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Upgrading broadband in U.S.

Upgrading broadband in U.S.

The following editorial appeared in the San Jose Mercury News on Thursday:
As the United States competes in the global economy, affordable high-speed Internet access is more vital than a telephone line - and far less available. It's essential for the nation to come up with an effective strategy in 2007 to ensure that every American can get broadband service by the end of the decade.
The Internet opens the world - and equalizes it - like no other tool ever invented. Children can tap into vast libraries of information and great teachers, no matter how isolated their homes or how bad their schools. Consumers can find the latest goods for the lowest possible prices, no matter where they live, and download a variety of entertainment with the click of a button. Individuals can bond with friends, family and even strangers, thanks to the Internet's many communications channels: voice, e-mail, instant message, photo, video, Web page, blog. Businesses, whatever their niche, can locate anywhere and connect with customers worldwide.
In short, everything is better with broadband. Yet, the United States ranks 12th in the world for broadband penetration, lagging behind such nations as Denmark, South Korea and the United Kingdom, according to the international Organization for Economic Cooperation and Development.
At the end of 2005, just 27 million U.S. homes and businesses had Internet lines with speeds of at least 2.5 megabits per second, according to federal regulators. Rural and low-income households were far less likely to have a fast line than wealthier and urban ones.
Moreover, typical U.S. speeds, which are barely enough to handle postcard-size streaming video clips, are nothing compared to the 100-megabit lines that Japanese and South Korean users can get for less than US$35 a month.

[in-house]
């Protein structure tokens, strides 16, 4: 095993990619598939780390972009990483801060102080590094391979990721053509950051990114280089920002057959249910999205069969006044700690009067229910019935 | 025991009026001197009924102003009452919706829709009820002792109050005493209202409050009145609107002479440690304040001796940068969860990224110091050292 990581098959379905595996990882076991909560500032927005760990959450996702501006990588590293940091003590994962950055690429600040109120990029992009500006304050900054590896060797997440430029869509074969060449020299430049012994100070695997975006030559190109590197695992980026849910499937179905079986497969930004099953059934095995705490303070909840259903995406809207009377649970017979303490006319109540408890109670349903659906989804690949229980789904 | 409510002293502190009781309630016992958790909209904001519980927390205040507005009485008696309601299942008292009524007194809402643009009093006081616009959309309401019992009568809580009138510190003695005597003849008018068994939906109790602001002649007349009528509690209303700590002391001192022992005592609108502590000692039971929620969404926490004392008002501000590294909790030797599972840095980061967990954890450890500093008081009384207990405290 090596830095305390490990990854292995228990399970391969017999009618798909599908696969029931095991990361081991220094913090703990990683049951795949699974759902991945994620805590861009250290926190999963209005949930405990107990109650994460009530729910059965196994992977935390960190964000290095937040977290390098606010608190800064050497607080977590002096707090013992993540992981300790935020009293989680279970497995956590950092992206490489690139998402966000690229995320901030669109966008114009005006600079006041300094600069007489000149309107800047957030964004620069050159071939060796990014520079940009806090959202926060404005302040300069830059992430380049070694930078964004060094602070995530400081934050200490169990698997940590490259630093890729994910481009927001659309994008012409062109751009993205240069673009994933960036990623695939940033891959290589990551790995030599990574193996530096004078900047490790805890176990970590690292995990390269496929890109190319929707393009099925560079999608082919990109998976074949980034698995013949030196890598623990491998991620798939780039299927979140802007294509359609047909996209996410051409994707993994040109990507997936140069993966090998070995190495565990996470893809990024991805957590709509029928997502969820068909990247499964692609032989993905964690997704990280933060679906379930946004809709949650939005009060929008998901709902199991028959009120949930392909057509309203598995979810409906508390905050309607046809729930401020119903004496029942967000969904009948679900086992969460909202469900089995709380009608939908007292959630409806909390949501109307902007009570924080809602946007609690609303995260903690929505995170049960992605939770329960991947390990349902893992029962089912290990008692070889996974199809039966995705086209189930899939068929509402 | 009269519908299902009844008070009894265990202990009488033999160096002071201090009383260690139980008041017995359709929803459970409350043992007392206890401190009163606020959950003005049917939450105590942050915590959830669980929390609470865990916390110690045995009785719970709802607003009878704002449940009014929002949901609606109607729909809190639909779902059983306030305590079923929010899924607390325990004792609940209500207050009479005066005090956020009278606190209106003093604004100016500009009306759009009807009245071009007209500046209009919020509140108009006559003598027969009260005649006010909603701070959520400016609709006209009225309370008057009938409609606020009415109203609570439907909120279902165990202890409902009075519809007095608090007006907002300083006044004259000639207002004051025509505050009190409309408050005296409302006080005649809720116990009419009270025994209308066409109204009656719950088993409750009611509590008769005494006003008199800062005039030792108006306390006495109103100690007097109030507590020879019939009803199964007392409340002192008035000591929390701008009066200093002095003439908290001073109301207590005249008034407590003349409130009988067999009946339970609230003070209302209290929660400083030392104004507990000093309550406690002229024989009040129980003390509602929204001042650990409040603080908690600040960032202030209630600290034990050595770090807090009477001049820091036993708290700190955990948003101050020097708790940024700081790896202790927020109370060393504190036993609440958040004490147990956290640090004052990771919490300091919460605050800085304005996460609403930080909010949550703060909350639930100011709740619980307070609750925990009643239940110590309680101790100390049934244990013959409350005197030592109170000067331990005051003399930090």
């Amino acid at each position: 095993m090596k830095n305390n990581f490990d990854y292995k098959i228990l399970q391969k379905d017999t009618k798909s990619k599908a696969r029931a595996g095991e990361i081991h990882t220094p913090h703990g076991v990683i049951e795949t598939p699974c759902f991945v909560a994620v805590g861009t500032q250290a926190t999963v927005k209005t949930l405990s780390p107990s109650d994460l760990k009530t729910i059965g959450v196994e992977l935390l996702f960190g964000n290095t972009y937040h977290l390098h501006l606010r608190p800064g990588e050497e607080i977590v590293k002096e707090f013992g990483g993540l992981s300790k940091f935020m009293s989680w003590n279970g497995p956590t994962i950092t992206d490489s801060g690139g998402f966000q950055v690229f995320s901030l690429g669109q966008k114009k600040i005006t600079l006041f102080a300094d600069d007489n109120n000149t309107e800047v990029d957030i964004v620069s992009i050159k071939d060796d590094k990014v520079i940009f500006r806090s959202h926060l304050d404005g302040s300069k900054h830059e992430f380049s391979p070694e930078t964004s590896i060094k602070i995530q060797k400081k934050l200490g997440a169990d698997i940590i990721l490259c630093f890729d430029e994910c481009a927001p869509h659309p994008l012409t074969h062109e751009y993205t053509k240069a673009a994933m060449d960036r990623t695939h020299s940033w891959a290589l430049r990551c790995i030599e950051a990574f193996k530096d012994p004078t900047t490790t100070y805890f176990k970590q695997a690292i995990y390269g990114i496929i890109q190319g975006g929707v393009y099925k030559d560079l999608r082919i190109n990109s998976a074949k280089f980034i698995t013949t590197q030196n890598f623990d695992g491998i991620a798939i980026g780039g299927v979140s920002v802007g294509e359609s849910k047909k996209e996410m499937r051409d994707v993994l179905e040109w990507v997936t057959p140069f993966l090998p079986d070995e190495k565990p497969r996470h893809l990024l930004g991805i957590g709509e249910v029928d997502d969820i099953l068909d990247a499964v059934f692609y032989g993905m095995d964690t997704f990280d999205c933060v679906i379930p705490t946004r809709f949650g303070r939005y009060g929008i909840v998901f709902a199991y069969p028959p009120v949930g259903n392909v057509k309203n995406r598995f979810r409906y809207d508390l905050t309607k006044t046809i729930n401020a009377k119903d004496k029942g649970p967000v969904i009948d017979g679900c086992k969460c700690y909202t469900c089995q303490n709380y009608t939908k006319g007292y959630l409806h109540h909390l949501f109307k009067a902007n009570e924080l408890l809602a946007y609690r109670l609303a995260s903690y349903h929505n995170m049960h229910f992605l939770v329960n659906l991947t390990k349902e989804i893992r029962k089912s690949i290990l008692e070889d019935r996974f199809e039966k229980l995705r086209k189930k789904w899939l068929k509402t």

During the dot-com boom, Silicon Valley proclaimed that broadband would end the digital divide. In his 2004 campaign, President Bush proclaimed, "We ought to have universal, affordable access to broadband technology by the year 2007." Earlier this year, incoming House Speaker Nancy Pelosi promised that House Democrats would deliver universal broadband within five years.
Speed and reach
Enough talk. Let's roll. The faster, the better. We need a cohesive national strategy for achieving universal broadband - an effort that could cost tens of billions of dollars to fully achieve.
We need to define minimum acceptable speeds. We need aggressive annual targets for rolling out access. We need to open up more airwaves for Internet use, which will give more people mobile access and provide much-needed competition to the cable and phone companies. We need to find a funding mechanism to subsidize access in sparsely populated areas, where private companies don't have the financial incentive to do it themselves.
Silicon Valley business leaders should be leading the charge on this issue. Not only is universal broadband good for society, it's good for the technology business. Intel will sell more chips, Hewlett-Packard more computers, Cisco Systems more routers, Google more ads. Telephone and cable companies see huge profits in delivering TV, Internet and phone service over fast land lines.
In some communities, telecom providers are teaming up with local governments to offer free or cheap wireless Internet service, another way to expand access.
These efforts are a good start, but making broadband truly universal will also take leadership - and money - from the federal government.
To help pay for Internet service in rural areas, the U.S. should redeploy the Universal Service Fund, which collects more than US$7 billion annually from phone users to subsidize telephone access throughout the country. A Democrat-proposed tax credit for rural service providers is also worth considering.
Looking a bit further ahead, the government should spur growth and competition in wireless broadband by auctioning off analog television frequencies that won't be needed when TV broadcasters go to full digital transmission in 2009. Some of the auction proceeds could be used to subsidize universal broadband service for rural and low-income customers, if needed.
Extending high-speed Internet service to everyone isn't a luxury - it's vital to our economic competitiveness and our lives.


Updated : 2021-05-18 21:50 GMT+08:00